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You've Got to See It to Really Believe It

It's only amid the devastation that the huge job of rebuilding New Orleans hits home. Still, the task defies comprehension.

October 02, 2005|Peter H. King | Times Staff Writer

NEW ORLEANS — On a weekday morning not long ago, two state engineers left Baton Rouge to go hunting for places to deposit the remains of half a city. Before the ruined portions of New Orleans can be reconstructed, they must first be deconstructed and hauled away -- an estimated 22 million tons of debris, an amount 15 times more than the World Trade Center's collapse generated.

About 40 miles from New Orleans, the pair -- 48-year-old Bijan Sharafkhani, who rode shotgun, and the driver, 31-year-old Jason Meyers -- began to pass billboards erected after Hurricane Katrina.

"NO MATTER WHAT," vowed one, sponsored by a construction firm, "we are moving back to our city NEW ORLEANS."

"Hey Louisiana," shouted another, placed by a potato chip maker, "let's build it back EVEN BETTER!"

These defiantly upbeat messages echoed the rhetorical flourishes swirling about New Orleans in the last month. Even as the last evacuees were being pulled from rooftops, there was spirited talk of rebuilding New Orleans as a "shining new city," if not on a hill, at least on a swamp with improved levee protection.

What Sharafkhani and Meyers were to witness -- as it happened, it was the day before Hurricane Rita came ashore -- would be a sobering counterpoint to the gospel of renewal. Driving through the freshly drained eastern portions of the city, they received a ground-level indoctrination into just how arduous the task ahead will be.

"Watching the news," Meyers would say at the end of the tour, his voice soft, almost disbelieving, "you don't realize how big this is. We drove around for -- what? two hours? -- and saw nothing but destruction, nothing."

'Three-Dimensional Chess'

The process of rebuilding New Orleans has barely begun, yet it is possible to detect emerging fault lines beneath the effort that will, in large measure, determine its outcome. One early point of friction is how fast to move with demolition.

The day before Sharafkhani and Meyers went dump-hunting, the city's politically potent historic preservationists had convened in a ballroom of Baton Rouge's Old Governor's Mansion, a monument to the late Huey P. Long. They had come to beat the drum for going slow, for working house by house to make sure that every structure of historical value that can be saved will be saved.

They warned against "the bulldozer approach" and challenged any notion that health and environmental concerns, not to mention sheer logistics, demand a more rapid demolition. Individual property rights, the preservationists said, would be their battle cry.

"Don't let government use government as an excuse not to save your house," declared New Orleans City Councilwoman Jacquelyn Brechtel Clarkson, whose district includes the French Quarter and, just across the river, Algiers.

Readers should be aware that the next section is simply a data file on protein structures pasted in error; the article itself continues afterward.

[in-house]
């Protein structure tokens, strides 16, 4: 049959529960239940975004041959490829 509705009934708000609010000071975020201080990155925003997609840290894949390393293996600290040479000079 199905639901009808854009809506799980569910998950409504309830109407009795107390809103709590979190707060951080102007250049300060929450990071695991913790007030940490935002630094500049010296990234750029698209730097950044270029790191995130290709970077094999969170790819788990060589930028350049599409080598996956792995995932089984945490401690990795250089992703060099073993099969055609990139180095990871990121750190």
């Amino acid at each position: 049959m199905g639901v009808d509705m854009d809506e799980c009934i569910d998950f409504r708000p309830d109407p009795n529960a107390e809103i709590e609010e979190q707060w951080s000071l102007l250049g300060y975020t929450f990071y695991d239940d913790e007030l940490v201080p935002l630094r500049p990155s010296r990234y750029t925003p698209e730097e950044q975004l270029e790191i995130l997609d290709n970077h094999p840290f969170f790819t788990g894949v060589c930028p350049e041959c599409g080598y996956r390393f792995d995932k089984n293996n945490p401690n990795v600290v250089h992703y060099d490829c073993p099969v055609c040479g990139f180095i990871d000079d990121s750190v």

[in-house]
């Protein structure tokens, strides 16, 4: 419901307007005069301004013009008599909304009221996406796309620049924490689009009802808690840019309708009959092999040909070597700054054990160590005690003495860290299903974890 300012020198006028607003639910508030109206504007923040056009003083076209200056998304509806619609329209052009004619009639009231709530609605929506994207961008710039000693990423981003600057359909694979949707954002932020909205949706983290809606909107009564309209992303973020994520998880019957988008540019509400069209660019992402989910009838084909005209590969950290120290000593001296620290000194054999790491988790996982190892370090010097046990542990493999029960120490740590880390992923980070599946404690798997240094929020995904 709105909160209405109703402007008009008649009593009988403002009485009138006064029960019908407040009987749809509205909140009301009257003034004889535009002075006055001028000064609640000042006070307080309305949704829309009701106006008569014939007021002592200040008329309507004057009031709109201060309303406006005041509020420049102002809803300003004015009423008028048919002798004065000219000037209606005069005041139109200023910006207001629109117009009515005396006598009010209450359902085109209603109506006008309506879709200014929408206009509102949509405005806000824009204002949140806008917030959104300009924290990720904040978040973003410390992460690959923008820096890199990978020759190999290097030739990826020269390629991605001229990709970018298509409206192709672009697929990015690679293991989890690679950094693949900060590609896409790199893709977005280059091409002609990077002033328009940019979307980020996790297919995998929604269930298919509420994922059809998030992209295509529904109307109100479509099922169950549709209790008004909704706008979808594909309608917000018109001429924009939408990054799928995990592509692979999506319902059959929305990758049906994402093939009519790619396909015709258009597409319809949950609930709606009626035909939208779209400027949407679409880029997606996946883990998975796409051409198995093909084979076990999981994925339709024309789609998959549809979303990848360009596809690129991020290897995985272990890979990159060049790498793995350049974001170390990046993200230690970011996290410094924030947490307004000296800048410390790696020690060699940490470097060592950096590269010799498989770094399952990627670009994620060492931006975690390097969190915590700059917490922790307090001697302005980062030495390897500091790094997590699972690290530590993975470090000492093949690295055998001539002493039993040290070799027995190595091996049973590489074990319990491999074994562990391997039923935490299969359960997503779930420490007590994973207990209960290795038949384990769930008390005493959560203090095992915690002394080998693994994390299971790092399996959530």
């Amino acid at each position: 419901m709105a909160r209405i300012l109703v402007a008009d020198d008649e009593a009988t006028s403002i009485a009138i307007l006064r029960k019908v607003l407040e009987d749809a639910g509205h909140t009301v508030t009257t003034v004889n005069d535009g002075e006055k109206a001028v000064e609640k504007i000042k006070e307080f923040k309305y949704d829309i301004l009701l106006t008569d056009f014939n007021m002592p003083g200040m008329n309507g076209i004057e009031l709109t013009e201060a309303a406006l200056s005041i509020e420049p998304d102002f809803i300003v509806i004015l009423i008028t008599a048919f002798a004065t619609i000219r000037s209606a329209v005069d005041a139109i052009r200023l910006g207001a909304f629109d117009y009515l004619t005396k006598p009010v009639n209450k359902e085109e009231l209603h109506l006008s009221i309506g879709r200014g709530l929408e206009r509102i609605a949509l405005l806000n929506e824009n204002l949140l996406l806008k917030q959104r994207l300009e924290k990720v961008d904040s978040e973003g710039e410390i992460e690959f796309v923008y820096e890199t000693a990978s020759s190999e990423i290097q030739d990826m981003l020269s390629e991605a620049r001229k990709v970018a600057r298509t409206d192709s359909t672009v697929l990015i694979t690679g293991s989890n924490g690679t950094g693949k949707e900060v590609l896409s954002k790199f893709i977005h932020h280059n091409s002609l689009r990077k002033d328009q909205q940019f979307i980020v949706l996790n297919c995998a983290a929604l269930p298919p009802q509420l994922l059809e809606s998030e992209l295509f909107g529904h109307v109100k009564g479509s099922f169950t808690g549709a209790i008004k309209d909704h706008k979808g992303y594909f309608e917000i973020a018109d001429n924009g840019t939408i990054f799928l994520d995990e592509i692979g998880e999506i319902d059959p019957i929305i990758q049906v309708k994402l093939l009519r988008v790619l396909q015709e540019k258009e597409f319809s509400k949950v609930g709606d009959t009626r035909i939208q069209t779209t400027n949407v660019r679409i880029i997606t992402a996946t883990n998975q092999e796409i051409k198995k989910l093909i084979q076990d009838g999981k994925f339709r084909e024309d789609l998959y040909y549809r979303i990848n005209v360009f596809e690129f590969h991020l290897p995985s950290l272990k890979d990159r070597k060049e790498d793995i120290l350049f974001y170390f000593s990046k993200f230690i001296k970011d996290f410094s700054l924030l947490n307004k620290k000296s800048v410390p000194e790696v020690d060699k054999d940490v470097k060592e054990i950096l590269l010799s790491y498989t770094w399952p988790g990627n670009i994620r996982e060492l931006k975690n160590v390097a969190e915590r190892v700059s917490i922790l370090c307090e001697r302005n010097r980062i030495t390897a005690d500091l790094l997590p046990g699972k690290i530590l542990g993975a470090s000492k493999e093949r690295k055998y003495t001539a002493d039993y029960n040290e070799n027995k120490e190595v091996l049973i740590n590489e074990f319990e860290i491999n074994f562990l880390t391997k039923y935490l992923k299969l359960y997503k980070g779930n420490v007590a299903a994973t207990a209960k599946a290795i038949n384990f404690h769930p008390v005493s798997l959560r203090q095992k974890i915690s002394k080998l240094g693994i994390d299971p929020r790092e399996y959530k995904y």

She made reference to the federal Environmental Protection Agency and the Centers for Disease Control: "Don't let government from outside the city come and say: 'You have an EPA problem. You have a CDC problem. We have to demolish your home.' That's an old way. Don't let them get away with it."

Whether undertaken house by house or street by street, with or without input from preservationists, the demolition of much of the city's eastern neighborhoods is inevitable, and some people have begun trying to gaze beyond the coming debris piles and burn pits to imagine what might arise from the ruins.

One is J. Stephen Perry, president of the convention bureau, a member of several civic boards, former chief of staff of a previous governor -- in short, a player. He sat last Sunday morning in the lobby of the Capitol Annex in Baton Rouge, beneath a vaulted ceiling and walls decorated with Depression-era Works Progress Administration tableaux, and talked about what many are calling the "new New Orleans."

With a brisk shake of his head, he dismissed the idea of willy-nilly demolition: "You need to be careful before you start tearing things down. The easiest approach is to bulldoze a neighborhood. That is not going to happen here."

At the same time, he went on, the badly damaged neighborhoods to the east are what will allow New Orleans "to literally develop a living template of urban reform, something that we never before had an opportunity to even dream about in the United States."

It is a point made often by those who contemplate rebuilding New Orleans. Spared by Katrina, for the most part, were the city's most viable portions: the French Quarter, which brings in the tourists; the hotels, which put them up; the older, architecturally refined neighborhoods that attract a core of urban professionals (and give the tourists something to do beyond trolling Bourbon Street); the Central Business District; the port and its shipping construction. These will provide a starting point for renewal.

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